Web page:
Motion sensing, backlight compensation and auto-tracking white balance set-up are carried out using a 8 x 6 reference grid of squares, each of which can be enabled or disarmed, so that it acts as a sensor, for each particular function. Manual white balance adjustment has presets for fine-tuning red/blue balance and the high-speed shutter can be set to one of 8 speeds, between 1/50th and 1/10,000th second. The motion detector option has a test mode, that shows activity (change in brightness) by blinking the affected squares on the grid, sensitivity can be adjusted, and the VCR recovery time -- if enabled -- set between 1 and 60 minutes. Camera idents are assembled from a standard uppercase international character set, with letters and numbers selected one at a time. Needless to say itís a slow and tedious business.


The WV-CU151 system controller is housed in a sloping cream-coloured console. The top panel is dominated by a centre-biased joystick, mounted on the right side. Next to that thereís a numbered digital key pad, and on the left side thereís another bank of ten buttons covering focus, zoom, plus various control and set-up functions. The main power on switch is located in the to left hand corner. On the back panel there are four BNC sockets for the video/telemetry feed to the camera, monitor video out, and external video genlock in/out. Next to that thereís a switch to enable the built-in alarm sounder, and a four-way connector block, for the alarm connections. The entire connector panel can be removed, and replaced so that it faces downwards, to simplify connections when the console is mounted in a rack or desk. A captive mans lead emerges to the left of the BNC sockets.


A large number of control options are available from the WV-CU151, in addition to all of the camera set-up functions, including manual or automatic panning. Up to 64 positions can be memorised for up to two cameras. Each position can be given a separate designation or ident. As well as pan/tilt position, it also stores zoom and focus information, exposure settings and a dwell time, used when it is in the auto-pan mode. To move the camera to a preset position a one or two digit number is entered into the keypad, followed by the Ďposií button. Under programmed control pan and tilt speeds are increase dramatically, to 240 deg/sec and 120 deg/sec respectively. Auto panning moves at the more sedate manual control pace. The cameraís Ďhomeí orientation can be any one of the 64 memorised positions. Camera data -- for two devices -- can be uploaded and stored in the controller. Manual pan/tilt, via the joystick, is proportionally controlled; very small, fine movements are possible with gentle pressure on the stick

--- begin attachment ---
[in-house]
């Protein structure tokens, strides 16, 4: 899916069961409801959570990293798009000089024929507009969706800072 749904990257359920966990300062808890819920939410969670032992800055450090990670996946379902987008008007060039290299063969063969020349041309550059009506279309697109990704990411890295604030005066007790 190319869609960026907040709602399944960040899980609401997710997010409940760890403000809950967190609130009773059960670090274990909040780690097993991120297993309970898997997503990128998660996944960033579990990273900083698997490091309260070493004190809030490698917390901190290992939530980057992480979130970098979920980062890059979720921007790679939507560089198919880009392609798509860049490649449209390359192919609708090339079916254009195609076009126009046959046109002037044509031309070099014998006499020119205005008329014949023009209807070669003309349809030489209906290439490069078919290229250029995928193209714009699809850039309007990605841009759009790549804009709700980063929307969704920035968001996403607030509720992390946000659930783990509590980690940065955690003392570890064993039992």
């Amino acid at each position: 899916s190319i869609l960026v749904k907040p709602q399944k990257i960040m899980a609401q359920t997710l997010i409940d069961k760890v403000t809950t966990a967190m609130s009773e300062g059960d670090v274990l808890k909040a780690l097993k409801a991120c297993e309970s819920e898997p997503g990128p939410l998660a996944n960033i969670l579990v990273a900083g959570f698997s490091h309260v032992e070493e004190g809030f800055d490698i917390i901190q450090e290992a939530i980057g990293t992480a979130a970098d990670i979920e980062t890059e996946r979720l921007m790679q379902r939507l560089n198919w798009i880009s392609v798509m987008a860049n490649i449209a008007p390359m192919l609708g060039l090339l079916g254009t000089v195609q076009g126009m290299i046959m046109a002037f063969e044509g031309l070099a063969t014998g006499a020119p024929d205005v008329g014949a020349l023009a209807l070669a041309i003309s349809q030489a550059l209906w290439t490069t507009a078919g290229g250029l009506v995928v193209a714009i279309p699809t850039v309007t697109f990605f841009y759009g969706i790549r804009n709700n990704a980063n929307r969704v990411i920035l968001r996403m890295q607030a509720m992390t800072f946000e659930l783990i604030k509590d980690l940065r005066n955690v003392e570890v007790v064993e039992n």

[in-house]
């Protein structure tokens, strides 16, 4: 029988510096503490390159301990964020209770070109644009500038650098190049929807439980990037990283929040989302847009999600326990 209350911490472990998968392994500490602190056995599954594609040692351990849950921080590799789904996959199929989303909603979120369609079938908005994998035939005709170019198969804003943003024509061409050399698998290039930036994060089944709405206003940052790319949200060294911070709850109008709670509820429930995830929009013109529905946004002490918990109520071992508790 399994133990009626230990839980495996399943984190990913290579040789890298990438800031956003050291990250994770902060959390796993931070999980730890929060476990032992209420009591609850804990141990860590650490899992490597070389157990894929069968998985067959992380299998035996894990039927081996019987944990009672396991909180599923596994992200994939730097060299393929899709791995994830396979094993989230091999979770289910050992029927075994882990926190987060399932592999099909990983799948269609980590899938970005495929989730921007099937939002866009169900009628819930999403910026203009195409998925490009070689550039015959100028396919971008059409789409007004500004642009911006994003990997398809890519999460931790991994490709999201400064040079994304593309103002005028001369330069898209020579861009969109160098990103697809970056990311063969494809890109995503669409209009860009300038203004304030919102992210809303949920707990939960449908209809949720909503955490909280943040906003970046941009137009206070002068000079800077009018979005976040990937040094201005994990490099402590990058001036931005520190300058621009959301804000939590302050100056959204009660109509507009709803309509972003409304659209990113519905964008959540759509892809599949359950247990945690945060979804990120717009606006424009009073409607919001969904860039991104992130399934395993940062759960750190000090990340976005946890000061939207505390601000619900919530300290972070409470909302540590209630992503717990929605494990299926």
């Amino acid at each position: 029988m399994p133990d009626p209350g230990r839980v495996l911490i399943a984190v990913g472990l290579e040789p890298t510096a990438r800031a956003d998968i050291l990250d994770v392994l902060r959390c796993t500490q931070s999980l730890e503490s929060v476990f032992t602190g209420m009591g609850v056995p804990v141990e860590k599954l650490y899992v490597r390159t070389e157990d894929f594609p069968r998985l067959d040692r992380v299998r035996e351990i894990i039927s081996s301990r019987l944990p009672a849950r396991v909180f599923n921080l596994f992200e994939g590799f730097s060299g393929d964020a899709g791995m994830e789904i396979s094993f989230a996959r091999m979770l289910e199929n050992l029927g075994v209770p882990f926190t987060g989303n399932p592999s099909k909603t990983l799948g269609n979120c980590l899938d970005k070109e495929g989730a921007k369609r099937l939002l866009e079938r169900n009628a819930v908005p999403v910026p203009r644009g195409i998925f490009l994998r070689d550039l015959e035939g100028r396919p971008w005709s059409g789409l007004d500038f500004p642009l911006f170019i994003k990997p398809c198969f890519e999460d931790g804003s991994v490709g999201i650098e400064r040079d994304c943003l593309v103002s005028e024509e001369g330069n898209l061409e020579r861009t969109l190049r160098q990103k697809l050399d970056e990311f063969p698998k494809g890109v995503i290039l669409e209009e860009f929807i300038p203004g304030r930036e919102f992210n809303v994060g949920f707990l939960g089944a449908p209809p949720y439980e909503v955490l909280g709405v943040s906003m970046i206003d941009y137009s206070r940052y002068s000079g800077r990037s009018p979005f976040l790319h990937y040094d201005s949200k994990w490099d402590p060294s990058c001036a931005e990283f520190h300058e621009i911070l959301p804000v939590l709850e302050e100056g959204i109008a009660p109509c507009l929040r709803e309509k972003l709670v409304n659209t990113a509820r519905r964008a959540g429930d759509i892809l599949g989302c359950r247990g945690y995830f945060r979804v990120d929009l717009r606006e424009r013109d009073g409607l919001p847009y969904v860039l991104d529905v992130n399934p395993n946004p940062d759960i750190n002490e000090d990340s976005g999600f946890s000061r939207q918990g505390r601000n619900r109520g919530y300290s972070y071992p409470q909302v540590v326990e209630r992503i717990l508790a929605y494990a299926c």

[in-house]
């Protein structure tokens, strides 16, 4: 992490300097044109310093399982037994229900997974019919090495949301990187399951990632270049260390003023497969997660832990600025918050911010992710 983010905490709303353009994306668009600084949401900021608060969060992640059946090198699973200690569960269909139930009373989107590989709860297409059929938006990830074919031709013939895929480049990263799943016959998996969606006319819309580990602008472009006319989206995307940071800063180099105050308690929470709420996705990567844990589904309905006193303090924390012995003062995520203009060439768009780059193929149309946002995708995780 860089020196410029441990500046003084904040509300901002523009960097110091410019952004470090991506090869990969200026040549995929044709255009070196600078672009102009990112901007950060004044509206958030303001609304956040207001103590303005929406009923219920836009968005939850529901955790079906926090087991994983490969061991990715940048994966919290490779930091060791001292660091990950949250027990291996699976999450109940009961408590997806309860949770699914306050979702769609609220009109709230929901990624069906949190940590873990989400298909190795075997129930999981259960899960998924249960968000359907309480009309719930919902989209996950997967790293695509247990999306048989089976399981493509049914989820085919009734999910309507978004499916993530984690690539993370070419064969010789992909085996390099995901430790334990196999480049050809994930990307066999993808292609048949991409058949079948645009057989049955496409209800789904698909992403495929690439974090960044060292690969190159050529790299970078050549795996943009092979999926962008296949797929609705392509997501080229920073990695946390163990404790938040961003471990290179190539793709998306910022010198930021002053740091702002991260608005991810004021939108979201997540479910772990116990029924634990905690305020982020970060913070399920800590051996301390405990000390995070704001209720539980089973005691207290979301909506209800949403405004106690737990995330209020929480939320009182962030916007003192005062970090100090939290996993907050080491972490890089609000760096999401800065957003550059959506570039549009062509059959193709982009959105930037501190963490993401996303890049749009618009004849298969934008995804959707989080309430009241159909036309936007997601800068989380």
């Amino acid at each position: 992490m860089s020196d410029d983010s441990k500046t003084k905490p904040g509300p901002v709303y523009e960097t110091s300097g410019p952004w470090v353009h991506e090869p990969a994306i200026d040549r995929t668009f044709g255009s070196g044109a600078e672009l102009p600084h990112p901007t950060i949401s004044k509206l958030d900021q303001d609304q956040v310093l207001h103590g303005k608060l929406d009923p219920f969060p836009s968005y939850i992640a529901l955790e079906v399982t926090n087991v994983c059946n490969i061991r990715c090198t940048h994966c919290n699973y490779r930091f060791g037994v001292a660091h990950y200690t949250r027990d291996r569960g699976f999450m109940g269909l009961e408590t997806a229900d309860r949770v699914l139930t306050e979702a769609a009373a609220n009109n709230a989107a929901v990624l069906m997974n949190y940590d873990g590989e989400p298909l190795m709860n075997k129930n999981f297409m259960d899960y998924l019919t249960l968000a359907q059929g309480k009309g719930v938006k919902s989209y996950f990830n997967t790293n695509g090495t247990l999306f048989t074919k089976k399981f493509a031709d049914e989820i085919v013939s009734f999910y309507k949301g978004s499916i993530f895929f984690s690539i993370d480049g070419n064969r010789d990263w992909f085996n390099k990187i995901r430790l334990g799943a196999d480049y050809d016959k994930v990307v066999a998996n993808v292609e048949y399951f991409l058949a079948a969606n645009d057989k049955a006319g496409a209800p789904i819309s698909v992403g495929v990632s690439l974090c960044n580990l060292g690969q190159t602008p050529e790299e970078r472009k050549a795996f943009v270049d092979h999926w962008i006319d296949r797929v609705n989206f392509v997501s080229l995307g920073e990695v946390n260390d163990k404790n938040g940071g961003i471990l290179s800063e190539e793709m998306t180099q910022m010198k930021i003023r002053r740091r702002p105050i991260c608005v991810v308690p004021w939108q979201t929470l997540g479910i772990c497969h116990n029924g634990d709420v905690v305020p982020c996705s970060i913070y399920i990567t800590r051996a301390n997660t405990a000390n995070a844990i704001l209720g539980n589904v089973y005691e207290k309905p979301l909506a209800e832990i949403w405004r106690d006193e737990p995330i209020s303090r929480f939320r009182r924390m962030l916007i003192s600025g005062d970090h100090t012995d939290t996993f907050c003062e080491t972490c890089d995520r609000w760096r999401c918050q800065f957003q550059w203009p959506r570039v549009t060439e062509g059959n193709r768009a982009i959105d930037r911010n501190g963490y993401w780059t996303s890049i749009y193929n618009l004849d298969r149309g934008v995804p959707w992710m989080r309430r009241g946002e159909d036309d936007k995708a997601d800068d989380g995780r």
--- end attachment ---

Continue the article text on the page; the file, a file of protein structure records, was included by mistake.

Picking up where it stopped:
Alarm functions, activated by the cameraís motion sensor, causes a display to appear in the top right hand corner of the monitor screen;  this is also the default position for the camera ident, so care needs to be taken with its positioning. The alarm display text can be changed, (white with black border or black with white border) using a DIP switch behind a panel on the base of the console. Additionally this sets the alarm reset contact (O/C or pulse) for a recording VCR. The alarm output terminal is an open collector, rated at 16V DC/100 mA or less. The fourth alarm contact is for the recover signal, from a time-lapse VCR.